Lineberger said that, going forward, the industry is showing a lot of promise. “There are expectations that the US defense budget will likely remain strong, meaning most US defense contractors should see their revenue increase.

“However, some contractors may experience weaker growth depending on the specific programs they work on,” he continued. “So it is wise to closely monitor the program/contract wins — which defense contractor gains and which loses those contracts.”

As an example of that, American specialized truck and transportation company Oshkosh (NYSE:OSK) won the US military’s Joint Light Tactical Vehicle (JLTV) contract ahead of competitors like Lockheed Martin and AM General. AM General developed and produced the Humvee, which the JLTV will partly replace.

While Oshkosh won the contract way back in 2015, military procurement is a long-term process. The US military finally approved full production of the JLTV in June 2019. Tens of thousands of the JLTVs are expected to be produced for the US military, while a selection of US allies are putting in their own orders. The US Navy and US Air Force also have their own procurement plans for the JLTV.

How to watch the industry

Besides the above advice on following government budgets, contract competitions and program development, the fact is that the sector reacts to geopolitical developments and heightened military tensions, so savvy investors need to be watching closely.

“Whenever there is a significant geopolitical event (or) military aggression, defense stocks jump. We have witnessed it time and again,” said Lineberger.

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Arment said that the industry “absolutely” responds to real-time events outside of budget cycles — though the cycles need to be watched, too.

“Real-time events are priced in immediately, so geopolitical events, budget changes or major mergers like L3 Technologies and Harris all get reflected in the stocks.”

Another factor to think about, said Arment, is the upcoming 2020 US presidential election.

“Presidential election polls in 2020 will become more important as the year begins and then it will be based on sentiment of policies continuing or potential for change.

“The latter will begin to impact the stocks as much as six months in advance, so there is still plenty of time, but it becomes headline risk as we enter 2020.”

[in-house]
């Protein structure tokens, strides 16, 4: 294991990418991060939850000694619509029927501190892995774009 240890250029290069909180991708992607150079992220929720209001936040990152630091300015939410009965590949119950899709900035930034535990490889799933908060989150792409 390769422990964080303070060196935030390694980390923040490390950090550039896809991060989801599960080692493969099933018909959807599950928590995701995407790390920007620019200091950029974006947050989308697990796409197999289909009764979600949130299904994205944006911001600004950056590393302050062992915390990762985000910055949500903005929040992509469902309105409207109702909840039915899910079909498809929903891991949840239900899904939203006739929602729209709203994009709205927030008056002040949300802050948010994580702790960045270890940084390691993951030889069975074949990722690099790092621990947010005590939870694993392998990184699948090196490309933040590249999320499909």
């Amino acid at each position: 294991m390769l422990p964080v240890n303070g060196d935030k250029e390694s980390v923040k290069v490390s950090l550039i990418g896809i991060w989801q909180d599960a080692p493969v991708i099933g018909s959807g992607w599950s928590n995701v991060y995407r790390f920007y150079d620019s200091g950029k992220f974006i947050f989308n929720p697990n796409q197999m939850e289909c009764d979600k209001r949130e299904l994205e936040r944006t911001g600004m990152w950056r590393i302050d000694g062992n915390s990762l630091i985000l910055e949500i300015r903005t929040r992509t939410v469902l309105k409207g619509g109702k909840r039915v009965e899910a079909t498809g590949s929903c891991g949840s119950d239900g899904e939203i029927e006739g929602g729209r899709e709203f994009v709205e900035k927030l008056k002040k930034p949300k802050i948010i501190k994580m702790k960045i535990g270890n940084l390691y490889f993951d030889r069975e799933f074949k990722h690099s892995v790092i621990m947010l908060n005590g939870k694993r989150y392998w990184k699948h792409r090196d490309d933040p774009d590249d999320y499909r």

While the election remains in its early stages with Trump launching his re-election bid on June 18, Democratic hopefuls have been multiplying throughout 2019, setting up for a grueling primary fight.

With the Democratic National Convention to take place in mid-2020, a clearer picture of Democratic policy direction will not be forthcoming soon.

Finally, Lineberger had tips on when the best time is to dive into defense stocks in the US.

“There is a lag between when money is appropriated by Congress and when it is actually spent by the military. So any correction due to any reasons or external factors is a good time to enter into defense stocks,” he commented.

Whatever investors take away from the sector as a whole, the numbers show that overall the US defense industry is performing very well in 2019. And with the US House of Representatives poised to approve US$738 billion in budgeting for the Pentagon in the 2020 fiscal year, it is seemingly on track to maintain that upward trajectory over the next few years.

Click here to learn more about the performance of US defense stocks so far this year.

Don’t forget to follow us @INN_Resource for real-time updates.

Securities Disclosure: I, Scott Tibballs, hold no direct investment interest in any company mentioned in this article.

Editorial Disclosure: The Investing News Network does not guarantee the accuracy or thoroughness of the information reported in the interviews it conducts. The opinions expressed in these interviews do not reflect the opinions of the Investing News Network and do not constitute investment advice. All readers are encouraged to perform their own due diligence.